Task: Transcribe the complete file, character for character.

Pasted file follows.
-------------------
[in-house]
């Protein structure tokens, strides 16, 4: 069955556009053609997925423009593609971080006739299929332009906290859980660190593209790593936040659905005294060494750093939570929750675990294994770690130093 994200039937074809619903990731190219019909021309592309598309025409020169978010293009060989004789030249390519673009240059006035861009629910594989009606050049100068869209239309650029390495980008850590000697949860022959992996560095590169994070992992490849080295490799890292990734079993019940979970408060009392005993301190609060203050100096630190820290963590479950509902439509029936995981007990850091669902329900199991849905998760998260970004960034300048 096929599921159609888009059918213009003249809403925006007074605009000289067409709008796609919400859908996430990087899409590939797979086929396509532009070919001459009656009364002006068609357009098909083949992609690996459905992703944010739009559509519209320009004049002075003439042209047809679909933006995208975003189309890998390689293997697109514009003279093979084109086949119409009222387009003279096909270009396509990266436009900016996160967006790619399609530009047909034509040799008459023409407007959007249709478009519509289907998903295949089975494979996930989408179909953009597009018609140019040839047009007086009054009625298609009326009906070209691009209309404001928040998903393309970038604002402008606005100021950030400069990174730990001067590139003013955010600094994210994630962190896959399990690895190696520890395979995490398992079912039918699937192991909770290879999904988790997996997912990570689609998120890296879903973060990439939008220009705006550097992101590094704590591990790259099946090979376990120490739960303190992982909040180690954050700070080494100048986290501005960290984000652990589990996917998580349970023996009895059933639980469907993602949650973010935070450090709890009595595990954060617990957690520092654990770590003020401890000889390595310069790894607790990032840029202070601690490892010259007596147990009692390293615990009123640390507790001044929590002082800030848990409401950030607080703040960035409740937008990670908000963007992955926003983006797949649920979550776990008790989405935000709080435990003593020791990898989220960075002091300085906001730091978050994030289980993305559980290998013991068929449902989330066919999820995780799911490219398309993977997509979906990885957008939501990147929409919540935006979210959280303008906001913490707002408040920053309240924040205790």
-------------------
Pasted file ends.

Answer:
[in-house]
């Protein structure tokens, strides 16, 4: 069955556009053609997925423009593609971080006739299929332009906290859980660190593209790593936040659905005294060494750093939570929750675990294994770690130093 994200039937074809619903990731190219019909021309592309598309025409020169978010293009060989004789030249390519673009240059006035861009629910594989009606050049100068869209239309650029390495980008850590000697949860022959992996560095590169994070992992490849080295490799890292990734079993019940979970408060009392005993301190609060203050100096630190820290963590479950509902439509029936995981007990850091669902329900199991849905998760998260970004960034300048 096929599921159609888009059918213009003249809403925006007074605009000289067409709008796609919400859908996430990087899409590939797979086929396509532009070919001459009656009364002006068609357009098909083949992609690996459905992703944010739009559509519209320009004049002075003439042209047809679909933006995208975003189309890998390689293997697109514009003279093979084109086949119409009222387009003279096909270009396509990266436009900016996160967006790619399609530009047909034509040799008459023409407007959007249709478009519509289907998903295949089975494979996930989408179909953009597009018609140019040839047009007086009054009625298609009326009906070209691009209309404001928040998903393309970038604002402008606005100021950030400069990174730990001067590139003013955010600094994210994630962190896959399990690895190696520890395979995490398992079912039918699937192991909770290879999904988790997996997912990570689609998120890296879903973060990439939008220009705006550097992101590094704590591990790259099946090979376990120490739960303190992982909040180690954050700070080494100048986290501005960290984000652990589990996917998580349970023996009895059933639980469907993602949650973010935070450090709890009595595990954060617990957690520092654990770590003020401890000889390595310069790894607790990032840029202070601690490892010259007596147990009692390293615990009123640390507790001044929590002082800030848990409401950030607080703040960035409740937008990670908000963007992955926003983006797949649920979550776990008790989405935000709080435990003593020791990898989220960075002091300085906001730091978050994030289980993305559980290998013991068929449902989330066919999820995780799911490219398309993977997509979906990885957008939501990147929409919540935006979210959280303008906001913490707002408040920053309240924040205790």